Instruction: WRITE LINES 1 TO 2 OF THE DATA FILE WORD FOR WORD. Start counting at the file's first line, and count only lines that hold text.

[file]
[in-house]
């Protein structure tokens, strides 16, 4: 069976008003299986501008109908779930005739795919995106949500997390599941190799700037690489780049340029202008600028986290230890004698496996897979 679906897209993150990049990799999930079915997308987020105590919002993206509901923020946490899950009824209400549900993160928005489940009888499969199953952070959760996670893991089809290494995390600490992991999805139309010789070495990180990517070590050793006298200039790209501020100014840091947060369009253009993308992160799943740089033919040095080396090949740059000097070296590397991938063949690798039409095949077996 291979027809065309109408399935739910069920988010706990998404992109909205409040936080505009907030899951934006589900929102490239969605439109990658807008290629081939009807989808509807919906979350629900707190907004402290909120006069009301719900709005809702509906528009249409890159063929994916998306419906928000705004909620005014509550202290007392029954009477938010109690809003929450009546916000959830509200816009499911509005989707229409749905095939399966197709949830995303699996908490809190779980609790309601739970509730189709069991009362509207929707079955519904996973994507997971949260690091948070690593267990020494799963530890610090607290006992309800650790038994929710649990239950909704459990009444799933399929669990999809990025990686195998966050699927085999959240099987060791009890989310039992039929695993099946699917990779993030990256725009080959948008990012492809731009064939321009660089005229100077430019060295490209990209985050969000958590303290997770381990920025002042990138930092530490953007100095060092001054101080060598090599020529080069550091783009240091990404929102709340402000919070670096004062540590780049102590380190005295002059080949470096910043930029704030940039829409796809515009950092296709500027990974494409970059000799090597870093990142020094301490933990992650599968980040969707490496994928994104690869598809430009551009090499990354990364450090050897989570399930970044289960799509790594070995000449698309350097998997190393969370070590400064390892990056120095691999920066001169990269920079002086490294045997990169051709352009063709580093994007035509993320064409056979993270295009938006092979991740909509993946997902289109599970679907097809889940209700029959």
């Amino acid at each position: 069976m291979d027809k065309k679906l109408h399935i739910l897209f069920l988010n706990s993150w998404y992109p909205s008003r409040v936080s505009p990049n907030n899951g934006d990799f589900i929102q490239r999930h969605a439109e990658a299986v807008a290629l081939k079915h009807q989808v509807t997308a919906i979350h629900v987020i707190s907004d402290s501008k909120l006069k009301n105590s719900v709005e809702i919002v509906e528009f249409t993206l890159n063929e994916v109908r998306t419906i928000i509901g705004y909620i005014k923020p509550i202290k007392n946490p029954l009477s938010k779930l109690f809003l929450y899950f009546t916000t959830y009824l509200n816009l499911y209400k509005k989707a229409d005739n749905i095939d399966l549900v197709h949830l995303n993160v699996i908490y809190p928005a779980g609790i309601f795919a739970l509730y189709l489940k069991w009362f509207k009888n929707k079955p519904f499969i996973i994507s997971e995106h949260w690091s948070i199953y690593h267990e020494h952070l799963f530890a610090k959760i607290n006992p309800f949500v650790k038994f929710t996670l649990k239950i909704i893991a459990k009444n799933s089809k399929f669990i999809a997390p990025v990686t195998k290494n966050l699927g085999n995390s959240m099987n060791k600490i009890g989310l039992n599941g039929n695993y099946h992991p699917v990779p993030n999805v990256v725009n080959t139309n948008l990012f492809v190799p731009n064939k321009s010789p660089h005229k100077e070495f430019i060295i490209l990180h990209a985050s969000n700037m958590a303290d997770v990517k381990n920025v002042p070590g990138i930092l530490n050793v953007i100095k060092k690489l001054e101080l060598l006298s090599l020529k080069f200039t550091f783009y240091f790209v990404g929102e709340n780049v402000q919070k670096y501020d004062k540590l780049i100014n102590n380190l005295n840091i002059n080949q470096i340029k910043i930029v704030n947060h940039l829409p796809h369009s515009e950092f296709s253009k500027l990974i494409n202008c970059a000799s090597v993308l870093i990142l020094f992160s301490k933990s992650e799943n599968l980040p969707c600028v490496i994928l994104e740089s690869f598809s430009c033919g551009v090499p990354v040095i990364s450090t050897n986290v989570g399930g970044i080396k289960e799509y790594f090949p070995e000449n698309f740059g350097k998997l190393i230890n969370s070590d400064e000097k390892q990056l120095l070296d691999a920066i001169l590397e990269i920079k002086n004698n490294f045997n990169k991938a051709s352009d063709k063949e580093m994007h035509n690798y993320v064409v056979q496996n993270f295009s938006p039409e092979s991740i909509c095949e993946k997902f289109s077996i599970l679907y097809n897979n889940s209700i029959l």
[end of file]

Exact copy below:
[in-house]
């Protein structure tokens, strides 16, 4: 069976008003299986501008109908779930005739795919995106949500997390599941190799700037690489780049340029202008600028986290230890004698496996897979 679906897209993150990049990799999930079915997308987020105590919002993206509901923020946490899950009824209400549900993160928005489940009888499969199953952070959760996670893991089809290494995390600490992991999805139309010789070495990180990517070590050793006298200039790209501020100014840091947060369009253009993308992160799943740089033919040095080396090949740059000097070296590397991938063949690798039409095949077996 291979027809065309109408399935739910069920988010706990998404992109909205409040936080505009907030899951934006589900929102490239969605439109990658807008290629081939009807989808509807919906979350629900707190907004402290909120006069009301719900709005809702509906528009249409890159063929994916998306419906928000705004909620005014509550202290007392029954009477938010109690809003929450009546916000959830509200816009499911509005989707229409749905095939399966197709949830995303699996908490809190779980609790309601739970509730189709069991009362509207929707079955519904996973994507997971949260690091948070690593267990020494799963530890610090607290006992309800650790038994929710649990239950909704459990009444799933399929669990999809990025990686195998966050699927085999959240099987060791009890989310039992039929695993099946699917990779993030990256725009080959948008990012492809731009064939321009660089005229100077430019060295490209990209985050969000958590303290997770381990920025002042990138930092530490953007100095060092001054101080060598090599020529080069550091783009240091990404929102709340402000919070670096004062540590780049102590380190005295002059080949470096910043930029704030940039829409796809515009950092296709500027990974494409970059000799090597870093990142020094301490933990992650599968980040969707490496994928994104690869598809430009551009090499990354990364450090050897989570399930970044289960799509790594070995000449698309350097998997190393969370070590400064390892990056120095691999920066001169990269920079002086490294045997990169051709352009063709580093994007035509993320064409056979993270295009938006092979991740909509993946997902289109599970679907097809889940209700029959």